Fargo, N.D. Thousands of shivering, tired residents got out while they could and others prayed that miles of sandbagged levees would hold Friday as the surging Red River threatened to unleash the biggest flood North Dakota’s largest city has ever seen.
The agonizing decision to stay or go came as the final hours ticked down before an expected crest Sunday, when the ice-laden river could climb as high as 43 feet, nearly 3 feet higher than the record set 112 years ago. The city got a one-day reprieve Friday night when the National Weather Service pushed its crest projection back from today to Sunday afternoon, saying frigid temperatures had slowed the river’s rise. While the weather service targeted the crest near 42 feet, it said 43 feet is still a possibility.
“It’s to the point now where I think we’ve done everything we can,” said resident Dave Davis, whose neighborhood was filled with backhoes and tractors building an earthen levee. “The only thing now is divine intervention.”
Even after the floodwaters crest, the water may not begin receding before Wednesday, creating a lingering risk of a catastrophic failure in levees put together mostly by volunteers.
National Guard troops fanned out in the bitter cold to inspect floodwalls for leaks and weak spots, and residents piled sandbags on top of 12 miles of snow-covered dikes. The freezing weather froze the bags solid, turning them into what townspeople hoped would be a watertight barrier.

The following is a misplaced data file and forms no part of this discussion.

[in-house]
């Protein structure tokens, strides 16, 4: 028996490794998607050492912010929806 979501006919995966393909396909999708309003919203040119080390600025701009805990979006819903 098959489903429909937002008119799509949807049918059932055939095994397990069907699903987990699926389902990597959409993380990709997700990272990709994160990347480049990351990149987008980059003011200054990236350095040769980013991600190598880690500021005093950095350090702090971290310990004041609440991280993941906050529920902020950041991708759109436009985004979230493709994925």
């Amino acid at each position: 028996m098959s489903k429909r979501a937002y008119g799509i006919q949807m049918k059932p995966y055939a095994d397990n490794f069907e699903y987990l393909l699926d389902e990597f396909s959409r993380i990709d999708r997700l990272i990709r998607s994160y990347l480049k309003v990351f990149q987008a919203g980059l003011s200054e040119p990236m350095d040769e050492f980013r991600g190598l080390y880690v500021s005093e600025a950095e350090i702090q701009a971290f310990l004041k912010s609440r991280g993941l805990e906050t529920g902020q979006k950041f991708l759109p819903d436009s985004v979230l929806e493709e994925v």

Hundreds more Guard troops poured in from around the state and neighboring South Dakota, along with scores of American Red Cross workers from as far away as Modesto, Calif.
Homeowners, students and small armies of other volunteers filled sandbags in temperatures that barely rose into the double digits.
The river swelled Friday night to 40.8 feet — more than 22 feet above flood stage and beyond the previous high-water mark of 40.1 feet in 1897. In one flooded neighborhood, a man paddled a canoe through ice floes and swirling currents.
Fargo Mayor Dennis Walaker cautiously expressed hope that the river would stay below 43 feet — the limit of the reinforced dikes. Walaker said there was not enough time to build the levees any higher.
Fargo escaped devastation from flooding in 1997, when Grand Forks was ravaged by a historic flood 70 miles to the north. This year, the river has been swollen by heavier-than-average winter snows, combined with an early freeze last fall that locked a lot of moisture into the soil. The threat has been made worse by spring rains.
“I think the river is mad that she lost the last time,” said engineer Mike Buerkley, managing a smile through his dark stubble as he tossed sandbags onto his pickup truck after working 29 straight hours.
Some 1,700 National Guard troops helped reinforce the dikes and conduct patrols for leaks. Police restricted traffic to allow trucks laden with sandbags, backhoes and other heavy equipment to get through.